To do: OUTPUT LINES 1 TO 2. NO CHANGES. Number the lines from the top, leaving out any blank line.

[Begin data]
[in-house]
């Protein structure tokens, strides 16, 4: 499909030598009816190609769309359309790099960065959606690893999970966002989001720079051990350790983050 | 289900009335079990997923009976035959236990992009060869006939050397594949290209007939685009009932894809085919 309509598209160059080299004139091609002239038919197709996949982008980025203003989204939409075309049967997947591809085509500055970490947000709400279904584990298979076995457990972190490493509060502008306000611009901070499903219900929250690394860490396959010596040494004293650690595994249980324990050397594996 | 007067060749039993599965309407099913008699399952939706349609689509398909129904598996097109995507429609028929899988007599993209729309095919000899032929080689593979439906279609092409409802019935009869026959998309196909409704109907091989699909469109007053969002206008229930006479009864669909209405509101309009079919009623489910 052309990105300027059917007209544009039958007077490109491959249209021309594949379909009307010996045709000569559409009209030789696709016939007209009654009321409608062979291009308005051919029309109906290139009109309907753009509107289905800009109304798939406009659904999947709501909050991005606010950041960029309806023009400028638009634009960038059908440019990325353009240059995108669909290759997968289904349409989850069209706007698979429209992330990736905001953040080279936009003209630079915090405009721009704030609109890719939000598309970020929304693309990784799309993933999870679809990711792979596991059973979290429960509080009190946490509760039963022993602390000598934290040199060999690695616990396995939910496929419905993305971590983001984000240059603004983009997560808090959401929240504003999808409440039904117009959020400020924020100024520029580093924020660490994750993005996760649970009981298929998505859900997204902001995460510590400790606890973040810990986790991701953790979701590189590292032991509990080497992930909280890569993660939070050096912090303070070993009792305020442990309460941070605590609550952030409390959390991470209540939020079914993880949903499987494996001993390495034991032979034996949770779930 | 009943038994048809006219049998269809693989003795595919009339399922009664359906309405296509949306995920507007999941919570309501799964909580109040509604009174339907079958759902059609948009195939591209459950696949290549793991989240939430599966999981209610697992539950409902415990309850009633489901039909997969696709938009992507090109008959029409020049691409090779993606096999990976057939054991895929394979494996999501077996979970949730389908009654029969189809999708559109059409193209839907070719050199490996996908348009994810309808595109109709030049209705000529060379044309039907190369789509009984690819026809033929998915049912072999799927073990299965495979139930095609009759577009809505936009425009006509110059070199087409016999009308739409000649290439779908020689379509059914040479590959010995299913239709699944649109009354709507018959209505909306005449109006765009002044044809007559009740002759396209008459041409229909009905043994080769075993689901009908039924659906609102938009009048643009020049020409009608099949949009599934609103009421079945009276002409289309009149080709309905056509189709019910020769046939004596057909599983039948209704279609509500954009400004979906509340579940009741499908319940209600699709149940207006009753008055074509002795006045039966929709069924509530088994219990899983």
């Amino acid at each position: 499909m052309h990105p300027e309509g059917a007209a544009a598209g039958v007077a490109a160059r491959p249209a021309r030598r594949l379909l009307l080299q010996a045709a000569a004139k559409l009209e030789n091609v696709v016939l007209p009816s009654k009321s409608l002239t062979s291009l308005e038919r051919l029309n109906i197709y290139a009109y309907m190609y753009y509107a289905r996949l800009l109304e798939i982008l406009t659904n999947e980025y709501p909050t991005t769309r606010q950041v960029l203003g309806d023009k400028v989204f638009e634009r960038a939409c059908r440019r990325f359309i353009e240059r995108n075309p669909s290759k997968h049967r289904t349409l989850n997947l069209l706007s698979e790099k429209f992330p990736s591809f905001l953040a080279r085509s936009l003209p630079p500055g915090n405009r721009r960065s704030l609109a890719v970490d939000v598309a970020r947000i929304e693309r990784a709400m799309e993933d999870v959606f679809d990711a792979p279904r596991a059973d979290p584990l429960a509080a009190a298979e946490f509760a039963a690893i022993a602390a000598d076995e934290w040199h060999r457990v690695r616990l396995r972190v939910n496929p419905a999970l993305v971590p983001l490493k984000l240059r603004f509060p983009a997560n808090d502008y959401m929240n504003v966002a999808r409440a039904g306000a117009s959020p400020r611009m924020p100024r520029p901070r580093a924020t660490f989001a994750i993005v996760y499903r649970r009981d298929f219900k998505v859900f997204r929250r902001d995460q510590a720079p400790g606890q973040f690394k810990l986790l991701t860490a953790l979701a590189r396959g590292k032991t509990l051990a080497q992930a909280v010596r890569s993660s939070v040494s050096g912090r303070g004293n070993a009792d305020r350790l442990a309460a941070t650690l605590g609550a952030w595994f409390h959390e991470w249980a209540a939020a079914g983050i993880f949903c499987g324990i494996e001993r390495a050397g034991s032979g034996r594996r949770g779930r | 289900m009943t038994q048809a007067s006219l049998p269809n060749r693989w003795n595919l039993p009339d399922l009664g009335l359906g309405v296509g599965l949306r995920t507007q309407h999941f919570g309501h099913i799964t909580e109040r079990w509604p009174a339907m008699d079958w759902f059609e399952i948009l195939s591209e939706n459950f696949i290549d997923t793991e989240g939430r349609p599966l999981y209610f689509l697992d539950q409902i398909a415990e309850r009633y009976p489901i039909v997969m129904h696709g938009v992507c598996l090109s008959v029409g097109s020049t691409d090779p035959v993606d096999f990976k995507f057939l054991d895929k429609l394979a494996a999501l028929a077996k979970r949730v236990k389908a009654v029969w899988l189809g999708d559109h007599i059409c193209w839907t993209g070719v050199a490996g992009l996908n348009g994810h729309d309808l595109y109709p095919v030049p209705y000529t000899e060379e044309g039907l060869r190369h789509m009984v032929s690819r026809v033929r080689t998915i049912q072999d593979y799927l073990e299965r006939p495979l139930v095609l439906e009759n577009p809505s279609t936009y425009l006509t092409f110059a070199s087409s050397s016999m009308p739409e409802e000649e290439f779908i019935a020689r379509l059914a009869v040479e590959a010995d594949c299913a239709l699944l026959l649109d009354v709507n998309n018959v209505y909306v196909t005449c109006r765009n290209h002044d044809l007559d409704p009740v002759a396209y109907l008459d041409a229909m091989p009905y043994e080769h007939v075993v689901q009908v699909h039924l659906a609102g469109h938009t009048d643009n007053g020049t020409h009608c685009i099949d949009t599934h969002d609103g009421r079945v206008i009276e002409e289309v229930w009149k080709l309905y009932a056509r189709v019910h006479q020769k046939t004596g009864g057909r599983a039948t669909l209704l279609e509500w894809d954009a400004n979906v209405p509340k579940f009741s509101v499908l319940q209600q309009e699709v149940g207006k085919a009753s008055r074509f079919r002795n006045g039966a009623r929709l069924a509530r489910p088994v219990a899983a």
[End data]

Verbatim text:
[in-house]
């Protein structure tokens, strides 16, 4: 499909030598009816190609769309359309790099960065959606690893999970966002989001720079051990350790983050 | 289900009335079990997923009976035959236990992009060869006939050397594949290209007939685009009932894809085919 309509598209160059080299004139091609002239038919197709996949982008980025203003989204939409075309049967997947591809085509500055970490947000709400279904584990298979076995457990972190490493509060502008306000611009901070499903219900929250690394860490396959010596040494004293650690595994249980324990050397594996 | 007067060749039993599965309407099913008699399952939706349609689509398909129904598996097109995507429609028929899988007599993209729309095919000899032929080689593979439906279609092409409802019935009869026959998309196909409704109907091989699909469109007053969002206008229930006479009864669909209405509101309009079919009623489910 052309990105300027059917007209544009039958007077490109491959249209021309594949379909009307010996045709000569559409009209030789696709016939007209009654009321409608062979291009308005051919029309109906290139009109309907753009509107289905800009109304798939406009659904999947709501909050991005606010950041960029309806023009400028638009634009960038059908440019990325353009240059995108669909290759997968289904349409989850069209706007698979429209992330990736905001953040080279936009003209630079915090405009721009704030609109890719939000598309970020929304693309990784799309993933999870679809990711792979596991059973979290429960509080009190946490509760039963022993602390000598934290040199060999690695616990396995939910496929419905993305971590983001984000240059603004983009997560808090959401929240504003999808409440039904117009959020400020924020100024520029580093924020660490994750993005996760649970009981298929998505859900997204902001995460510590400790606890973040810990986790991701953790979701590189590292032991509990080497992930909280890569993660939070050096912090303070070993009792305020442990309460941070605590609550952030409390959390991470209540939020079914993880949903499987494996001993390495034991032979034996949770779930 | 009943038994048809006219049998269809693989003795595919009339399922009664359906309405296509949306995920507007999941919570309501799964909580109040509604009174339907079958759902059609948009195939591209459950696949290549793991989240939430599966999981209610697992539950409902415990309850009633489901039909997969696709938009992507090109008959029409020049691409090779993606096999990976057939054991895929394979494996999501077996979970949730389908009654029969189809999708559109059409193209839907070719050199490996996908348009994810309808595109109709030049209705000529060379044309039907190369789509009984690819026809033929998915049912072999799927073990299965495979139930095609009759577009809505936009425009006509110059070199087409016999009308739409000649290439779908020689379509059914040479590959010995299913239709699944649109009354709507018959209505909306005449109006765009002044044809007559009740002759396209008459041409229909009905043994080769075993689901009908039924659906609102938009009048643009020049020409009608099949949009599934609103009421079945009276002409289309009149080709309905056509189709019910020769046939004596057909599983039948209704279609509500954009400004979906509340579940009741499908319940209600699709149940207006009753008055074509002795006045039966929709069924509530088994219990899983």